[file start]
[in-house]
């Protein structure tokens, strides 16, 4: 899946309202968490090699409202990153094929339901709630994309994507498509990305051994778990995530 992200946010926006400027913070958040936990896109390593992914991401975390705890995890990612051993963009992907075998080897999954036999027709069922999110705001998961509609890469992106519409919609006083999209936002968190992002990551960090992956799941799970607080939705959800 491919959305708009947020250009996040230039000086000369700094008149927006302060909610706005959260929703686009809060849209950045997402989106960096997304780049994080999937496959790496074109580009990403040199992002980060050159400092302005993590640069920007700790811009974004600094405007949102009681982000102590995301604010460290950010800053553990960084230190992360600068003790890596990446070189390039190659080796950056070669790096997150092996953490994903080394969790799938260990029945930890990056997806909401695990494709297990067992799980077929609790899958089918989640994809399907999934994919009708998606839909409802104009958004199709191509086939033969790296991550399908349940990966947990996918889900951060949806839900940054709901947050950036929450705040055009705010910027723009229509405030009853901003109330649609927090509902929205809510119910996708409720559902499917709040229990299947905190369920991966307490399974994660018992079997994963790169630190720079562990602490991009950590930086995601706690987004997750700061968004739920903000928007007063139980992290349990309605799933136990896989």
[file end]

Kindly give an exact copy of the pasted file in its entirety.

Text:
[in-house]
């Protein structure tokens, strides 16, 4: 899946309202968490090699409202990153094929339901709630994309994507498509990305051994778990995530 992200946010926006400027913070958040936990896109390593992914991401975390705890995890990612051993963009992907075998080897999954036999027709069922999110705001998961509609890469992106519409919609006083999209936002968190992002990551960090992956799941799970607080939705959800 491919959305708009947020250009996040230039000086000369700094008149927006302060909610706005959260929703686009809060849209950045997402989106960096997304780049994080999937496959790496074109580009990403040199992002980060050159400092302005993590640069920007700790811009974004600094405007949102009681982000102590995301604010460290950010800053553990960084230190992360600068003790890596990446070189390039190659080796950056070669790096997150092996953490994903080394969790799938260990029945930890990056997806909401695990494709297990067992799980077929609790899958089918989640994809399907999934994919009708998606839909409802104009958004199709191509086939033969790296991550399908349940990966947990996918889900951060949806839900940054709901947050950036929450705040055009705010910027723009229509405030009853901003109330649609927090509902929205809510119910996708409720559902499917709040229990299947905190369920991966307490399974994660018992079997994963790169630190720079562990602490991009950590930086995601706690987004997750700061968004739920903000928007007063139980992290349990309605799933136990896989």